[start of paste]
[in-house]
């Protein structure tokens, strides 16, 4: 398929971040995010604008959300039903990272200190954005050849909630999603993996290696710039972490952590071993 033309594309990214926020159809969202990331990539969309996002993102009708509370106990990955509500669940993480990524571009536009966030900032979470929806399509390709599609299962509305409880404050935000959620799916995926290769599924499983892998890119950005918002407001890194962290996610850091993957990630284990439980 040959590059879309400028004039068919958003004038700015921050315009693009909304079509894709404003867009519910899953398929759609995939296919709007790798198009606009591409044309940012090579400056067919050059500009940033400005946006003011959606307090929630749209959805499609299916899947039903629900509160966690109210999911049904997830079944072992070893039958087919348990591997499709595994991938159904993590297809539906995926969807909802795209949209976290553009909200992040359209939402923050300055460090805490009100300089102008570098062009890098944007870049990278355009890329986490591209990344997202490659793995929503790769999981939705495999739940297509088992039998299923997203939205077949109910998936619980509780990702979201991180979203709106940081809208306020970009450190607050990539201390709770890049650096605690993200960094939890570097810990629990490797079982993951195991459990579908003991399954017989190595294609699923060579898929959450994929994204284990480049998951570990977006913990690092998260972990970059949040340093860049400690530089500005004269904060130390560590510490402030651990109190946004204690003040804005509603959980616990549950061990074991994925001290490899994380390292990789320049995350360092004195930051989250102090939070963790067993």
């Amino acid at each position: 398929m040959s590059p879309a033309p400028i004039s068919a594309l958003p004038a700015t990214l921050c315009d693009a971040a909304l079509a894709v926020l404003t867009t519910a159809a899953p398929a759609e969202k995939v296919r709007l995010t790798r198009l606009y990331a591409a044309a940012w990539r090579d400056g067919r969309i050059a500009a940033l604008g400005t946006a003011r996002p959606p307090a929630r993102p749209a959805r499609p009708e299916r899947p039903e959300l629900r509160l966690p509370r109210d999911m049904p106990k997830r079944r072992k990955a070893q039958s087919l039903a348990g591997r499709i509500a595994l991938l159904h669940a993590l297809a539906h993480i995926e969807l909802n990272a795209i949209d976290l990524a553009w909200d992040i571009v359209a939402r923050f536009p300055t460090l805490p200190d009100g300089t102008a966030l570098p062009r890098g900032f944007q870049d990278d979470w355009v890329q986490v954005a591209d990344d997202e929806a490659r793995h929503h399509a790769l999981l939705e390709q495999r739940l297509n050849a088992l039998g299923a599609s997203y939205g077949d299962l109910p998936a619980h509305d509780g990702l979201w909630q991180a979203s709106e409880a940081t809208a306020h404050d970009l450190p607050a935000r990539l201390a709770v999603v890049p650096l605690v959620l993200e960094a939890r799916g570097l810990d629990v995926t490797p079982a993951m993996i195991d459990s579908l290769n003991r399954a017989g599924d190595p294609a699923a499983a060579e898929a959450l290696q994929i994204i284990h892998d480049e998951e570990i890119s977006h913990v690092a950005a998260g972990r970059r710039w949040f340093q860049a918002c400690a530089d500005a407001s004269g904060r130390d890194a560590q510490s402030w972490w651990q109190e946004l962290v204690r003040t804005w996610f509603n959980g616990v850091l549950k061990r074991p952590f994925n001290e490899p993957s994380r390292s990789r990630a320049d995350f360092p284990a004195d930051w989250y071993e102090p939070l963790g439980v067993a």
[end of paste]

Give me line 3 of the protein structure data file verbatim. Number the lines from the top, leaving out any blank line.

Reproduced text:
């Amino acid at each position: 398929m040959s590059p879309a033309p400028i004039s068919a594309l958003p004038a700015t990214l921050c315009d693009a971040a909304l079509a894709v926020l404003t867009t519910a159809a899953p398929a759609e969202k995939v296919r709007l995010t790798r198009l606009y990331a591409a044309a940012w990539r090579d400056g067919r969309i050059a500009a940033l604008g400005t946006a003011r996002p959606p307090a929630r993102p749209a959805r499609p009708e299916r899947p039903e959300l629900r509160l966690p509370r109210d999911m049904p106990k997830r079944r072992k990955a070893q039958s087919l039903a348990g591997r499709i509500a595994l991938l159904h669940a993590l297809a539906h993480i995926e969807l909802n990272a795209i949209d976290l990524a553009w909200d992040i571009v359209a939402r923050f536009p300055t460090l805490p200190d009100g300089t102008a966030l570098p062009r890098g900032f944007q870049d990278d979470w355009v890329q986490v954005a591209d990344d997202e929806a490659r793995h929503h399509a790769l999981l939705e390709q495999r739940l297509n050849a088992l039998g299923a599609s997203y939205g077949d299962l109910p998936a619980h509305d509780g990702l979201w909630q991180a979203s709106e409880a940081t809208a306020h404050d970009l450190p607050a935000r990539l201390a709770v999603v890049p650096l605690v959620l993200e960094a939890r799916g570097l810990d629990v995926t490797p079982a993951m993996i195991d459990s579908l290769n003991r399954a017989g599924d190595p294609a699923a499983a060579e898929a959450l290696q994929i994204i284990h892998d480049e998951e570990i890119s977006h913990v690092a950005a998260g972990r970059r710039w949040f340093q860049a918002c400690a530089d500005a407001s004269g904060r130390d890194a560590q510490s402030w972490w651990q109190e946004l962290v204690r003040t804005w996610f509603n959980g616990v850091l549950k061990r074991p952590f994925n001290e490899p993957s994380r390292s990789r990630a320049d995350f360092p284990a004195d930051w989250y071993e102090p939070l963790g439980v067993a």